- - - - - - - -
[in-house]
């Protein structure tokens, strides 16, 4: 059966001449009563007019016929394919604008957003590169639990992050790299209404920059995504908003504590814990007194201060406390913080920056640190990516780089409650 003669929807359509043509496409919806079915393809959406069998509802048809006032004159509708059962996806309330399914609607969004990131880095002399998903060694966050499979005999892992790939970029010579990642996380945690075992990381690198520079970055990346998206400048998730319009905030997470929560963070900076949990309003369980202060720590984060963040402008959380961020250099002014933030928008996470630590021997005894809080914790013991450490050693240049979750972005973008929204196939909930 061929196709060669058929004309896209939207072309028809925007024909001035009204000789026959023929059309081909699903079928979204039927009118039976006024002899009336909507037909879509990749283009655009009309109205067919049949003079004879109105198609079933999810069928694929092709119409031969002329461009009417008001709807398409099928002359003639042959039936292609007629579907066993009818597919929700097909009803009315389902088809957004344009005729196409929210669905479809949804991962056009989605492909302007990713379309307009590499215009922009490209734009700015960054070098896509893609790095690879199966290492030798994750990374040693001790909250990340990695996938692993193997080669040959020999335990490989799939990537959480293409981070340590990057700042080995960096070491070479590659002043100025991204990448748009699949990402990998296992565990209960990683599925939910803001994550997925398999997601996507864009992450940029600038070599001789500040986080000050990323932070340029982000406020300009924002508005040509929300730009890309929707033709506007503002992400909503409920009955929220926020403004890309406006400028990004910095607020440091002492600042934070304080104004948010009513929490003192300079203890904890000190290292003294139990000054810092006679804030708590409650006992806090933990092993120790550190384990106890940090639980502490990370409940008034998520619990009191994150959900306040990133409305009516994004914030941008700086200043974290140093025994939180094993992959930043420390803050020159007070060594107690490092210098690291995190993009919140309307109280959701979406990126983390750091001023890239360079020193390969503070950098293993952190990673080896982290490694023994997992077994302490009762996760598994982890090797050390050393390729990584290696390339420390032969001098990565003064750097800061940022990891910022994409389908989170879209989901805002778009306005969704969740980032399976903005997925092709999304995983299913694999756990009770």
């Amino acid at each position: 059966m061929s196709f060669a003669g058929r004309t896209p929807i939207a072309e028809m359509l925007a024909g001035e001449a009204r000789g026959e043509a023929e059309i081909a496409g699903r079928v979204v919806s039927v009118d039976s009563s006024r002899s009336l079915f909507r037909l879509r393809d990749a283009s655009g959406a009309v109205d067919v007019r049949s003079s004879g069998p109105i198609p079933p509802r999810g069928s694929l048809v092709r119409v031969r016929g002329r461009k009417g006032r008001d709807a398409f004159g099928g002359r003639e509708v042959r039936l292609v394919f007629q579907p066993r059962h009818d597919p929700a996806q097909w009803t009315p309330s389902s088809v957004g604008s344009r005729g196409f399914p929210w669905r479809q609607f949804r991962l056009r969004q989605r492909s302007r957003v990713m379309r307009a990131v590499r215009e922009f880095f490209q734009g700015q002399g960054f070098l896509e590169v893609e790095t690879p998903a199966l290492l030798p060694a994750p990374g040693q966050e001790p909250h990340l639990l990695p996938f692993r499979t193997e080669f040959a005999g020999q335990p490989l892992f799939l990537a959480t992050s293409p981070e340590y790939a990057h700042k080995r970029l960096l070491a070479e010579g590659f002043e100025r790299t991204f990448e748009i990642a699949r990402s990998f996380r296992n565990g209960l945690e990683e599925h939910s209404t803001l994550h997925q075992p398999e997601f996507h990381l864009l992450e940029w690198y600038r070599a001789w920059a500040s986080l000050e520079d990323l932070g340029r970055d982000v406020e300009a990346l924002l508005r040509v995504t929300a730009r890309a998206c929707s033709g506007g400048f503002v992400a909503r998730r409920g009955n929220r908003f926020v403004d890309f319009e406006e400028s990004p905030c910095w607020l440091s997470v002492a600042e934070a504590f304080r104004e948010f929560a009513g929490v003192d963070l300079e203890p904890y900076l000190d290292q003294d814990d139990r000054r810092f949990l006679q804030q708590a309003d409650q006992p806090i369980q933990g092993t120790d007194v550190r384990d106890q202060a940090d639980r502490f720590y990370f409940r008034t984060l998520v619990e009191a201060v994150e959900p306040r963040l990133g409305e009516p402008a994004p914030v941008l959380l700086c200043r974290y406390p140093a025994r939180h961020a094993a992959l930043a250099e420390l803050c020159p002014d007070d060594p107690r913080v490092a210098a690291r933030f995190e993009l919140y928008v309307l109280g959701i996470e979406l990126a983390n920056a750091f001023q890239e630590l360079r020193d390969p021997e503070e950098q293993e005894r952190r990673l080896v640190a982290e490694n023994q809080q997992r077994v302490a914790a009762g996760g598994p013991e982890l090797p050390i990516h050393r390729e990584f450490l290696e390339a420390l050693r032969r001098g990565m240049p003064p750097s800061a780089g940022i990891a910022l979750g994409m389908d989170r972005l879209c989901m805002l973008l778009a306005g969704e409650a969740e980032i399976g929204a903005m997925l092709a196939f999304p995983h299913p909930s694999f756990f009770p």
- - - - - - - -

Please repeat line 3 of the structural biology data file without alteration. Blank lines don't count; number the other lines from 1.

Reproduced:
């Amino acid at each position: 059966m061929s196709f060669a003669g058929r004309t896209p929807i939207a072309e028809m359509l925007a024909g001035e001449a009204r000789g026959e043509a023929e059309i081909a496409g699903r079928v979204v919806s039927v009118d039976s009563s006024r002899s009336l079915f909507r037909l879509r393809d990749a283009s655009g959406a009309v109205d067919v007019r049949s003079s004879g069998p109105i198609p079933p509802r999810g069928s694929l048809v092709r119409v031969r016929g002329r461009k009417g006032r008001d709807a398409f004159g099928g002359r003639e509708v042959r039936l292609v394919f007629q579907p066993r059962h009818d597919p929700a996806q097909w009803t009315p309330s389902s088809v957004g604008s344009r005729g196409f399914p929210w669905r479809q609607f949804r991962l056009r969004q989605r492909s302007r957003v990713m379309r307009a990131v590499r215009e922009f880095f490209q734009g700015q002399g960054f070098l896509e590169v893609e790095t690879p998903a199966l290492l030798p060694a994750p990374g040693q966050e001790p909250h990340l639990l990695p996938f692993r499979t193997e080669f040959a005999g020999q335990p490989l892992f799939l990537a959480t992050s293409p981070e340590y790939a990057h700042k080995r970029l960096l070491a070479e010579g590659f002043e100025r790299t991204f990448e748009i990642a699949r990402s990998f996380r296992n565990g209960l945690e990683e599925h939910s209404t803001l994550h997925q075992p398999e997601f996507h990381l864009l992450e940029w690198y600038r070599a001789w920059a500040s986080l000050e520079d990323l932070g340029r970055d982000v406020e300009a990346l924002l508005r040509v995504t929300a730009r890309a998206c929707s033709g506007g400048f503002v992400a909503r998730r409920g009955n929220r908003f926020v403004d890309f319009e406006e400028s990004p905030c910095w607020l440091s997470v002492a600042e934070a504590f304080r104004e948010f929560a009513g929490v003192d963070l300079e203890p904890y900076l000190d290292q003294d814990d139990r000054r810092f949990l006679q804030q708590a309003d409650q006992p806090i369980q933990g092993t120790d007194v550190r384990d106890q202060a940090d639980r502490f720590y990370f409940r008034t984060l998520v619990e009191a201060v994150e959900p306040r963040l990133g409305e009516p402008a994004p914030v941008l959380l700086c200043r974290y406390p140093a025994r939180h961020a094993a992959l930043a250099e420390l803050c020159p002014d007070d060594p107690r913080v490092a210098a690291r933030f995190e993009l919140y928008v309307l109280g959701i996470e979406l990126a983390n920056a750091f001023q890239e630590l360079r020193d390969p021997e503070e950098q293993e005894r952190r990673l080896v640190a982290e490694n023994q809080q997992r077994v302490a914790a009762g996760g598994p013991e982890l090797p050390i990516h050393r390729e990584f450490l290696e390339a420390l050693r032969r001098g990565m240049p003064p750097s800061a780089g940022i990891a910022l979750g994409m389908d989170r972005l879209c989901m805002l973008l778009a306005g969704e409650a969740e980032i399976g929204a903005m997925l092709a196939f999304p995983h299913p909930s694999f756990f009770p």